Give an example of a collection of measurable non-negative functions $\{f_\alpha\}_{\alpha \in A}$ such that if $g$ is defined by $g(x)=\sup_{\alpha \in A} f_{\alpha}(x)$, then $g$ is finite for all values of $x$ but $g$ is non-measurable. ($A$ is allowed to be uncountable.


Let $A$ be the Vitali set. Then $A$ is not Lebesgue measurable. For each $\alpha \in A$, let $$f_{\alpha}(x)=\begin{cases} 1 &\mbox{if } x=\alpha \\ 0 &\mbox{if } x \neq \alpha \end{cases}.$$ Then for each $\beta \in \mathbb{R}$, $$\{x:f_{\alpha}(x)>\beta\}\in \{\varnothing, \{\alpha\},\mathbb{R}\},$$ so $f_\alpha$ is measurable with respect to the Lebesgue $\sigma-$ algebra. However, $$g(x)=\begin{cases} 1 &\mbox{if } x\in A \\ 0 &\mbox{if } x \not\in A \end{cases},$$ which is finite and non-measurable since $\{x:g(x)>0\}=A.$


Is my example correct? Specifically, is more work required to show that $g$ turns out to be as I have claimed?

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    $\begingroup$ The statement immediately following the definition of $f_\alpha$ isn’t quite right. What you mean is that for each $\beta\in\Bbb R$, $$\{x\in\Bbb R:f_\alpha(x)>\beta\}\in\big\{\varnothing,\Bbb R,\{\alpha\}\big\}\;.$$ Other than that, it looks good. $\endgroup$ Jun 13, 2015 at 19:04
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    $\begingroup$ your functions $f_\alpha$ and $g$ are correct and solve the problem. however, i do not know, what you mean with $\{x:f_{\alpha}(x)>\beta\}=\{\varnothing, \mathbb{R}, \alpha\}$. $\endgroup$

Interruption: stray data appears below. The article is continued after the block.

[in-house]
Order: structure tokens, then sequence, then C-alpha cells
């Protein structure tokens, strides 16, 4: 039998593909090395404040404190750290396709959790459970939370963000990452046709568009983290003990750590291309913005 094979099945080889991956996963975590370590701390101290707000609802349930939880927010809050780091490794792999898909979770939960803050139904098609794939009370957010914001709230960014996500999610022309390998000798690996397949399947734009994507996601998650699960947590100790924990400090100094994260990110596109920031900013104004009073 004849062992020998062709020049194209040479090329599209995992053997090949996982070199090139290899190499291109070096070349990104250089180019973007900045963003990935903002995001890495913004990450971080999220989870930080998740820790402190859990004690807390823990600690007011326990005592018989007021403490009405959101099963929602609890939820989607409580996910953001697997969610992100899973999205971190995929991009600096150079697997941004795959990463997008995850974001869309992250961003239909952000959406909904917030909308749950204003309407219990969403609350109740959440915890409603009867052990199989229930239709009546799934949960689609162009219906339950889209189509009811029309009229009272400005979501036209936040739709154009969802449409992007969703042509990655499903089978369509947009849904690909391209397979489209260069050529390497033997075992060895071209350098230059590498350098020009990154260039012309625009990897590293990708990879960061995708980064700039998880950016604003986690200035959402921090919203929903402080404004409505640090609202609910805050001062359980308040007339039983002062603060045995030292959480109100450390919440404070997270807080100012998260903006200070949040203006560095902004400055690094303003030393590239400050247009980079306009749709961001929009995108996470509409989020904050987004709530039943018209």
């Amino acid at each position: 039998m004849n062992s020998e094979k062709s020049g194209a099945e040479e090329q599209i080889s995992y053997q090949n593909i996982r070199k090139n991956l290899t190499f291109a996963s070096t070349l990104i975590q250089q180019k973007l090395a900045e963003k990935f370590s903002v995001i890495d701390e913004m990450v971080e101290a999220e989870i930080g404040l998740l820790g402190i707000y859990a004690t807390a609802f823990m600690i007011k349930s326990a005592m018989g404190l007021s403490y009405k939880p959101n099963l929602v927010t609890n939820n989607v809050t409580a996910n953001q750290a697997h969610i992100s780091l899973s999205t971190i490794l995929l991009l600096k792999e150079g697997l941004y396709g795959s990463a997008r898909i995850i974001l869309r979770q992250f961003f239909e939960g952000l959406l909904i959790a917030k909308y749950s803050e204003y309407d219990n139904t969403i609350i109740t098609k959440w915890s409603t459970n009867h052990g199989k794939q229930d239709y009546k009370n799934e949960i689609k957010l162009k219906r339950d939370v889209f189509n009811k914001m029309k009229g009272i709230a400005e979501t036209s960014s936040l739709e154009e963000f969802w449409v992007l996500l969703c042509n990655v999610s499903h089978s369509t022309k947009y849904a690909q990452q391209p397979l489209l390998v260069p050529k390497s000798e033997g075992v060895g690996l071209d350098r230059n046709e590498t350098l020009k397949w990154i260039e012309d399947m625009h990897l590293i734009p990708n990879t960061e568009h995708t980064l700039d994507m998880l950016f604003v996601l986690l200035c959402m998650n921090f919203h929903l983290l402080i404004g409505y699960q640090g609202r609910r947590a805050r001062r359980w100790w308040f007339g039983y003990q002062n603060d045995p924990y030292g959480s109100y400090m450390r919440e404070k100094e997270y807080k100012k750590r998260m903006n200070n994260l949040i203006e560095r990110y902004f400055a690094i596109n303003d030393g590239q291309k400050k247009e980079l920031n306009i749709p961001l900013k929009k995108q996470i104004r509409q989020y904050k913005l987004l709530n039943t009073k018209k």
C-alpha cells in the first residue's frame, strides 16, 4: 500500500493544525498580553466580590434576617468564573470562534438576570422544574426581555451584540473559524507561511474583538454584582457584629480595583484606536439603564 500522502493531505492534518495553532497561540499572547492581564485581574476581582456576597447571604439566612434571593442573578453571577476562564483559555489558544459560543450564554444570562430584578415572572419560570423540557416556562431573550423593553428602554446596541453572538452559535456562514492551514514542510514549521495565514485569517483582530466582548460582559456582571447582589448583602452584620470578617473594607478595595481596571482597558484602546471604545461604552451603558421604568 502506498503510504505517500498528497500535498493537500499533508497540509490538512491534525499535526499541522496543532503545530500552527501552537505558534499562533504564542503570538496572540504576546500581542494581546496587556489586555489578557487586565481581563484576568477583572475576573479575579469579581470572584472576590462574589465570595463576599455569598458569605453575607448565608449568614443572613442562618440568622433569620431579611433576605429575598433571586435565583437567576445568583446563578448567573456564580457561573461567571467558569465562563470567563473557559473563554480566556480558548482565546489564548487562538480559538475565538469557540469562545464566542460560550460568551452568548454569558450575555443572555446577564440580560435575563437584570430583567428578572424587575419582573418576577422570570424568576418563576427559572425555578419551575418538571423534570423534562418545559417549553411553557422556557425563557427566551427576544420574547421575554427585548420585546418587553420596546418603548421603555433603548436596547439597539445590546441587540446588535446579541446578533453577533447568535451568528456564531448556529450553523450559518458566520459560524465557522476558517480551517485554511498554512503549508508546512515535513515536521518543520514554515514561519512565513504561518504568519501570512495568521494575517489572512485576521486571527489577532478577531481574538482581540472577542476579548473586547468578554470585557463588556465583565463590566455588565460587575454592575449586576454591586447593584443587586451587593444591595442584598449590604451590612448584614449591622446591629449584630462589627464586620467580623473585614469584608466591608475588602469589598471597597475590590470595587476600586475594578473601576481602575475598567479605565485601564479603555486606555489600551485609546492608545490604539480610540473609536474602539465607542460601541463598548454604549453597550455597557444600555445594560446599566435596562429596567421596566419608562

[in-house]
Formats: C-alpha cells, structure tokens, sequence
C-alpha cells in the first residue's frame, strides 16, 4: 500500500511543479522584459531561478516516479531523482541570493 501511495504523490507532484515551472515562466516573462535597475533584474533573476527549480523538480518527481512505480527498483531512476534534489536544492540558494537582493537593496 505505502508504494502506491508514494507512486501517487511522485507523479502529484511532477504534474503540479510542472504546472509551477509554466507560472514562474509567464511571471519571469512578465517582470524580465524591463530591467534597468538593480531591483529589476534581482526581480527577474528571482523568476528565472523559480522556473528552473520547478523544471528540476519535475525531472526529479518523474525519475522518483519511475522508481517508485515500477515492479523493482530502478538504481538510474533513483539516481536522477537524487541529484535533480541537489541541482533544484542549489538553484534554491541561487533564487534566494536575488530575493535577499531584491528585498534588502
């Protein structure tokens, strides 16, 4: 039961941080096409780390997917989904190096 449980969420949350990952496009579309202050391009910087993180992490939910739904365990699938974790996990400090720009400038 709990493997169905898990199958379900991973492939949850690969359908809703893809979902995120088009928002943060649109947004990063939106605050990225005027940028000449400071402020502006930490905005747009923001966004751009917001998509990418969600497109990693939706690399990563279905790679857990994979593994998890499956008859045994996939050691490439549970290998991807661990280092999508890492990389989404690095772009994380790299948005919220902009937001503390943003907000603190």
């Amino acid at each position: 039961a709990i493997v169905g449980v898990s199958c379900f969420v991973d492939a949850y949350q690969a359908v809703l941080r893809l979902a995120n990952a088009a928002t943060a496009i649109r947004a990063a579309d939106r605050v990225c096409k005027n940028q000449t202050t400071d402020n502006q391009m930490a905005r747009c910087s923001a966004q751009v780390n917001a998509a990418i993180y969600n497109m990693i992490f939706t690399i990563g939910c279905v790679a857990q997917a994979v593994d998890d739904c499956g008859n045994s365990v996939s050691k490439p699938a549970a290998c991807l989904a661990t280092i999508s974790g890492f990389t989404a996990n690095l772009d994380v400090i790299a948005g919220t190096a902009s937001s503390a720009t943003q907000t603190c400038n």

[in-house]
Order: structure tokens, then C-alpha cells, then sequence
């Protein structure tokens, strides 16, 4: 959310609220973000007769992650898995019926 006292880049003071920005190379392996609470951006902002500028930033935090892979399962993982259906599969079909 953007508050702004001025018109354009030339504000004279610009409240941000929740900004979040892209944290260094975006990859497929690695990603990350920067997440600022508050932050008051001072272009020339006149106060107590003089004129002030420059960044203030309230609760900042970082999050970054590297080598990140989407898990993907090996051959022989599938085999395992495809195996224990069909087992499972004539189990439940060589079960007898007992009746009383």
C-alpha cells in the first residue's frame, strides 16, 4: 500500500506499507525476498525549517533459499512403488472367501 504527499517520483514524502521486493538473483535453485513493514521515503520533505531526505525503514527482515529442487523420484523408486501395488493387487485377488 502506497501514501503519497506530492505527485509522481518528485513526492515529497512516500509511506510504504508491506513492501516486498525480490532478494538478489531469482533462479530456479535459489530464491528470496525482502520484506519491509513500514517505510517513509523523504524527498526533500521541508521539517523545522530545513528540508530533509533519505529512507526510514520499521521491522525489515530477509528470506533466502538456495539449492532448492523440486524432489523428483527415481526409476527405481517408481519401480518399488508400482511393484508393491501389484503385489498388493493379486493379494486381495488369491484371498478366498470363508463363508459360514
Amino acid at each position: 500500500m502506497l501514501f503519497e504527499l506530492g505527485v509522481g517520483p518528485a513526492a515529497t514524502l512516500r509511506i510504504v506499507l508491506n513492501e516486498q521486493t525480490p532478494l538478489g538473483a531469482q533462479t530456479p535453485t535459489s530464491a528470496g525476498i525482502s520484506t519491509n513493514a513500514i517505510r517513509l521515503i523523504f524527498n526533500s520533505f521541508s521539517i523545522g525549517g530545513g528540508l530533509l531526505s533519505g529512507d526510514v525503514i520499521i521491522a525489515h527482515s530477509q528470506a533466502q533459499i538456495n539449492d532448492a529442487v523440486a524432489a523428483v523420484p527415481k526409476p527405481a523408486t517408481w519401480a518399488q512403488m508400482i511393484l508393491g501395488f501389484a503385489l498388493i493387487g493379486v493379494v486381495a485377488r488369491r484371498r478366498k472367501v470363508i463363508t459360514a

– supinf
    Jun 13, 2015 at 19:04
  • $\begingroup$ @supinf I just made an edit...is it now correct? $\endgroup$
    – illysial
    Jun 13, 2015 at 19:09
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    $\begingroup$ Not quite: the possibilities are $\varnothing$, $\Bbb R$, and $\{\alpha\}$. Note that $\{x:f_\alpha(x)>\beta\}$ is a set of real numbers, but $\{\varnothing\}$ and $\{\Bbb R\}$ are not, so they can’t be equal to $\{x:f_\alpha(x)>\beta\}$. $\endgroup$ Jun 13, 2015 at 19:24
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    $\begingroup$ One thing I would like to add that is small, but you say " $\mathbb{R}$ equipped with Lebesgue measure". There are a few things wrong with this statement. First, is this the domain or range? (I'm assuming both, so it's not a big deal). More importantly however, is that measurability has nothing to do with what MEASURE is on the space, it has to do with what $\sigma$ algebra is on the space. I'm assuming you mean Borel $\sigma$ algebra? $\endgroup$
    – user223391
    Jun 13, 2015 at 19:32

1 Answer 1


Your proof is correct except specifying in more detail about $$\{x:f_{\alpha}(x)>\beta\}\in \{\varnothing, \{\alpha\},\mathbb{R}\}$$ like $$ \{x:f_{\alpha}(x)>\beta\}=\begin{cases} \varnothing & \text{ if } \beta\geqslant1 \\ \{\alpha\} & \text{ if } 0\leqslant\beta<1 \\ \mathbb{R} & \text{ if } \beta<0 \end{cases} $$


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